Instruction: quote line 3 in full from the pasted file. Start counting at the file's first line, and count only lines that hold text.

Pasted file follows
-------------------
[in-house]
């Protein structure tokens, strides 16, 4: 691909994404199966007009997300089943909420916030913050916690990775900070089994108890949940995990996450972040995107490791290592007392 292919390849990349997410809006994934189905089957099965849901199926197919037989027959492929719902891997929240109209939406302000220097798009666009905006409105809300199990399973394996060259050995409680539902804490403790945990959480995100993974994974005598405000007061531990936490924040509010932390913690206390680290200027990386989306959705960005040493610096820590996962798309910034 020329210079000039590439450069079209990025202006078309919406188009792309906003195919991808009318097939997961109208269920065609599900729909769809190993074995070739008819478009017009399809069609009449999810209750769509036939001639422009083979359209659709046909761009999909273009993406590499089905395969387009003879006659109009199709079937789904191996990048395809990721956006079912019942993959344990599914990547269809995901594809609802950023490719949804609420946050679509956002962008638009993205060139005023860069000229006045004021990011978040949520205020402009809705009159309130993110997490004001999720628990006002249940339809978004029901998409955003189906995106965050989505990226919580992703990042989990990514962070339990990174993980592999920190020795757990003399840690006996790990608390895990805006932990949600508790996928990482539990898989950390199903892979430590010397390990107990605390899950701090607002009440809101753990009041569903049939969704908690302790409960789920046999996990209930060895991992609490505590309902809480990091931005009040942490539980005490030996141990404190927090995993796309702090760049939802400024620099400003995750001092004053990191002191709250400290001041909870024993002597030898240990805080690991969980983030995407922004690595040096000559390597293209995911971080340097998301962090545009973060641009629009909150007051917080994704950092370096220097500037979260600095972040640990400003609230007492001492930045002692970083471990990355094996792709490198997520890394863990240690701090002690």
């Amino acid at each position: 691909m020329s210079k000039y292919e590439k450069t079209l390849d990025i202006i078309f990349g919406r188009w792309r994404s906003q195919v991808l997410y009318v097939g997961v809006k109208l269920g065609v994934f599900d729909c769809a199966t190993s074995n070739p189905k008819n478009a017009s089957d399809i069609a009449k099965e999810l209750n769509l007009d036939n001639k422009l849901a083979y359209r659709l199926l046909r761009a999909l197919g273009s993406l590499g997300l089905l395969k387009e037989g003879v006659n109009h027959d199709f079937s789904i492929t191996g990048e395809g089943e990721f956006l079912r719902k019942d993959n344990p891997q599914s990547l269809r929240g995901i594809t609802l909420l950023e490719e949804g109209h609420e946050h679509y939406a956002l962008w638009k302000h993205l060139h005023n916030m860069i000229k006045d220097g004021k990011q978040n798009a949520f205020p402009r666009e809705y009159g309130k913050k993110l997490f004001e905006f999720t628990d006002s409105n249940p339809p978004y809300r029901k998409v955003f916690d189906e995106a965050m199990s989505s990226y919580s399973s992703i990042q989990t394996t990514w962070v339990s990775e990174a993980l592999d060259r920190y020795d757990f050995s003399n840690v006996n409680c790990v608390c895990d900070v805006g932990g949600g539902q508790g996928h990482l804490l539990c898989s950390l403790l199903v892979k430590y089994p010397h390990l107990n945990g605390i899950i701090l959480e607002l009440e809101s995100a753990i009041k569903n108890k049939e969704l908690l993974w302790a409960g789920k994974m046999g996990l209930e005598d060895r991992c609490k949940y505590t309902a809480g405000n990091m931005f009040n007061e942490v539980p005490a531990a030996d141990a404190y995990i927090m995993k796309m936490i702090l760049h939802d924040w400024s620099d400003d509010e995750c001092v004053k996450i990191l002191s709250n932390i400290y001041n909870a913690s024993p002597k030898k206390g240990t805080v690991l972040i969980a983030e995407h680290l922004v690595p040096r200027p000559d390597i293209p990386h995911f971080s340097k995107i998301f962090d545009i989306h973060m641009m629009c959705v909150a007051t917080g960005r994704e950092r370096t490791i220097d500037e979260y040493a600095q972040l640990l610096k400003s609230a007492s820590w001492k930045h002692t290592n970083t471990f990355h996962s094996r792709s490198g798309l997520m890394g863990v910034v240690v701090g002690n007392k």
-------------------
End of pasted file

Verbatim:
């Amino acid at each position: 691909m020329s210079k000039y292919e590439k450069t079209l390849d990025i202006i078309f990349g919406r188009w792309r994404s906003q195919v991808l997410y009318v097939g997961v809006k109208l269920g065609v994934f599900d729909c769809a199966t190993s074995n070739p189905k008819n478009a017009s089957d399809i069609a009449k099965e999810l209750n769509l007009d036939n001639k422009l849901a083979y359209r659709l199926l046909r761009a999909l197919g273009s993406l590499g997300l089905l395969k387009e037989g003879v006659n109009h027959d199709f079937s789904i492929t191996g990048e395809g089943e990721f956006l079912r719902k019942d993959n344990p891997q599914s990547l269809r929240g995901i594809t609802l909420l950023e490719e949804g109209h609420e946050h679509y939406a956002l962008w638009k302000h993205l060139h005023n916030m860069i000229k006045d220097g004021k990011q978040n798009a949520f205020p402009r666009e809705y009159g309130k913050k993110l997490f004001e905006f999720t628990d006002s409105n249940p339809p978004y809300r029901k998409v955003f916690d189906e995106a965050m199990s989505s990226y919580s399973s992703i990042q989990t394996t990514w962070v339990s990775e990174a993980l592999d060259r920190y020795d757990f050995s003399n840690v006996n409680c790990v608390c895990d900070v805006g932990g949600g539902q508790g996928h990482l804490l539990c898989s950390l403790l199903v892979k430590y089994p010397h390990l107990n945990g605390i899950i701090l959480e607002l009440e809101s995100a753990i009041k569903n108890k049939e969704l908690l993974w302790a409960g789920k994974m046999g996990l209930e005598d060895r991992c609490k949940y505590t309902a809480g405000n990091m931005f009040n007061e942490v539980p005490a531990a030996d141990a404190y995990i927090m995993k796309m936490i702090l760049h939802d924040w400024s620099d400003d509010e995750c001092v004053k996450i990191l002191s709250n932390i400290y001041n909870a913690s024993p002597k030898k206390g240990t805080v690991l972040i969980a983030e995407h680290l922004v690595p040096r200027p000559d390597i293209p990386h995911f971080s340097k995107i998301f962090d545009i989306h973060m641009m629009c959705v909150a007051t917080g960005r994704e950092r370096t490791i220097d500037e979260y040493a600095q972040l640990l610096k400003s609230a007492s820590w001492k930045h002692t290592n970083t471990f990355h996962s094996r792709s490198g798309l997520m890394g863990v910034v240690v701090g002690n007392k």